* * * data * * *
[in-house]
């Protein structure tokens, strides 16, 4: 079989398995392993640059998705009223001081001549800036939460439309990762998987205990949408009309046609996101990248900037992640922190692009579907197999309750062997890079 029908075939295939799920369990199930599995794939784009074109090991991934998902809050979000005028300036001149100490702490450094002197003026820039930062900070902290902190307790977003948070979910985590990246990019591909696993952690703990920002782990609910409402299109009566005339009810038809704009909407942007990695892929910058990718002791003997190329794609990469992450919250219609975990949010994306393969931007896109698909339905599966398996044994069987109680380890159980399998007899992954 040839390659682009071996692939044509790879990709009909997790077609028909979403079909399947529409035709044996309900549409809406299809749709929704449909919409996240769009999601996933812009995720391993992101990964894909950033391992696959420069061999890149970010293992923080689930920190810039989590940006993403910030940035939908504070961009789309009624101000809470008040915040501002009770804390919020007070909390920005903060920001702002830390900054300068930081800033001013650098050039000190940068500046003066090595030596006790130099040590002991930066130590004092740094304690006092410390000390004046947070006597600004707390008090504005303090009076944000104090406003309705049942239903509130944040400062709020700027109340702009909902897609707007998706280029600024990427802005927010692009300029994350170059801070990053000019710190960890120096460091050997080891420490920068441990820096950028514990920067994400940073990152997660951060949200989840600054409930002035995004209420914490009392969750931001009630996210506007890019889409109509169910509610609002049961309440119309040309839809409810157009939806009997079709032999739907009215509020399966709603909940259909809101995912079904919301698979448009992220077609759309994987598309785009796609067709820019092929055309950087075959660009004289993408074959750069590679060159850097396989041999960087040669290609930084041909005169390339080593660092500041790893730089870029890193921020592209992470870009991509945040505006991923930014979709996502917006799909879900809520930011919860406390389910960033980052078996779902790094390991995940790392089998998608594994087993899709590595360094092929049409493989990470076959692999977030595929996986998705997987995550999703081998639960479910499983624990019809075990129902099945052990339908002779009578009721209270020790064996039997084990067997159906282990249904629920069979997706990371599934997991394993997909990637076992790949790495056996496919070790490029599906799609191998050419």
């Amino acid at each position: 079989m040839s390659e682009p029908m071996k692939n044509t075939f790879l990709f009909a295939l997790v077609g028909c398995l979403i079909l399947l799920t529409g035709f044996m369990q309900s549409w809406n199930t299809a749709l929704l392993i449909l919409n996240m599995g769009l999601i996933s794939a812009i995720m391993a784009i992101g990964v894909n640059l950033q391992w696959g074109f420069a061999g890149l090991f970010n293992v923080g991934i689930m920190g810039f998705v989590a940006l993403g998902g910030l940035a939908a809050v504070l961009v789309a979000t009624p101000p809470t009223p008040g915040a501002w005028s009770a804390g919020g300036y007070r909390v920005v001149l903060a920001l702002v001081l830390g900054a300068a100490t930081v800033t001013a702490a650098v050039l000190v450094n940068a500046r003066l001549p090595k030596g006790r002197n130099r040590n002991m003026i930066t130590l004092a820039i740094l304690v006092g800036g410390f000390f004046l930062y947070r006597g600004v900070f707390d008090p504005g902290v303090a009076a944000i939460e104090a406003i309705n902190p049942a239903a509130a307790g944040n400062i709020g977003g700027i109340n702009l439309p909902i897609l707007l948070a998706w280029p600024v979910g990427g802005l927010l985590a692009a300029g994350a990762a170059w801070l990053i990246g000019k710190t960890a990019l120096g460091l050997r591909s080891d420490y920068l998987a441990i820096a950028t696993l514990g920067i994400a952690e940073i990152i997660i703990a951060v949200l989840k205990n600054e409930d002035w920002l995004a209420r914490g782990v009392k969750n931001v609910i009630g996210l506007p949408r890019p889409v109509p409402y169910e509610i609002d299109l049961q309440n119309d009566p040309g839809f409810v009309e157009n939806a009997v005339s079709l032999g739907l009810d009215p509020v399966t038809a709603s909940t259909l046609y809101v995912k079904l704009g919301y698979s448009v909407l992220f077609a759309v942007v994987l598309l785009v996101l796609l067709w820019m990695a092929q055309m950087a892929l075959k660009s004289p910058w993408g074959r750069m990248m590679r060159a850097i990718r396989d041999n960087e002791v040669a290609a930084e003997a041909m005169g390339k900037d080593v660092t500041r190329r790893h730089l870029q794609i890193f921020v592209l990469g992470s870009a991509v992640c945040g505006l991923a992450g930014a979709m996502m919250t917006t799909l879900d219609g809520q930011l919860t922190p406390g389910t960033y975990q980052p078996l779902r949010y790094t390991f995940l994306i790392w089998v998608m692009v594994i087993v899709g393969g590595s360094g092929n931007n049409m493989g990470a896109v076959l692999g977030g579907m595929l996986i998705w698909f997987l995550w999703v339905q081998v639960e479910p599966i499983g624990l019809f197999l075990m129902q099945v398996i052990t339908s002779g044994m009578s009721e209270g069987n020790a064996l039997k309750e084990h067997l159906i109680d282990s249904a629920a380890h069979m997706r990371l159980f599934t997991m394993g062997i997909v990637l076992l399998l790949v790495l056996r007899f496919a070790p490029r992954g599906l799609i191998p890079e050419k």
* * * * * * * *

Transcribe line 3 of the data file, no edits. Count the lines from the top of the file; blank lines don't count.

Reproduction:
């Amino acid at each position: 079989m040839s390659e682009p029908m071996k692939n044509t075939f790879l990709f009909a295939l997790v077609g028909c398995l979403i079909l399947l799920t529409g035709f044996m369990q309900s549409w809406n199930t299809a749709l929704l392993i449909l919409n996240m599995g769009l999601i996933s794939a812009i995720m391993a784009i992101g990964v894909n640059l950033q391992w696959g074109f420069a061999g890149l090991f970010n293992v923080g991934i689930m920190g810039f998705v989590a940006l993403g998902g910030l940035a939908a809050v504070l961009v789309a979000t009624p101000p809470t009223p008040g915040a501002w005028s009770a804390g919020g300036y007070r909390v920005v001149l903060a920001l702002v001081l830390g900054a300068a100490t930081v800033t001013a702490a650098v050039l000190v450094n940068a500046r003066l001549p090595k030596g006790r002197n130099r040590n002991m003026i930066t130590l004092a820039i740094l304690v006092g800036g410390f000390f004046l930062y947070r006597g600004v900070f707390d008090p504005g902290v303090a009076a944000i939460e104090a406003i309705n902190p049942a239903a509130a307790g944040n400062i709020g977003g700027i109340n702009l439309p909902i897609l707007l948070a998706w280029p600024v979910g990427g802005l927010l985590a692009a300029g994350a990762a170059w801070l990053i990246g000019k710190t960890a990019l120096g460091l050997r591909s080891d420490y920068l998987a441990i820096a950028t696993l514990g920067i994400a952690e940073i990152i997660i703990a951060v949200l989840k205990n600054e409930d002035w920002l995004a209420r914490g782990v009392k969750n931001v609910i009630g996210l506007p949408r890019p889409v109509p409402y169910e509610i609002d299109l049961q309440n119309d009566p040309g839809f409810v009309e157009n939806a009997v005339s079709l032999g739907l009810d009215p509020v399966t038809a709603s909940t259909l046609y809101v995912k079904l704009g919301y698979s448009v909407l992220f077609a759309v942007v994987l598309l785009v996101l796609l067709w820019m990695a092929q055309m950087a892929l075959k660009s004289p910058w993408g074959r750069m990248m590679r060159a850097i990718r396989d041999n960087e002791v040669a290609a930084e003997a041909m005169g390339k900037d080593v660092t500041r190329r790893h730089l870029q794609i890193f921020v592209l990469g992470s870009a991509v992640c945040g505006l991923a992450g930014a979709m996502m919250t917006t799909l879900d219609g809520q930011l919860t922190p406390g389910t960033y975990q980052p078996l779902r949010y790094t390991f995940l994306i790392w089998v998608m692009v594994i087993v899709g393969g590595s360094g092929n931007n049409m493989g990470a896109v076959l692999g977030g579907m595929l996986i998705w698909f997987l995550w999703v339905q081998v639960e479910p599966i499983g624990l019809f197999l075990m129902q099945v398996i052990t339908s002779g044994m009578s009721e209270g069987n020790a064996l039997k309750e084990h067997l159906i109680d282990s249904a629920a380890h069979m997706r990371l159980f599934t997991m394993g062997i997909v990637l076992l399998l790949v790495l056996r007899f496919a070790p490029r992954g599906l799609i191998p890079e050419k």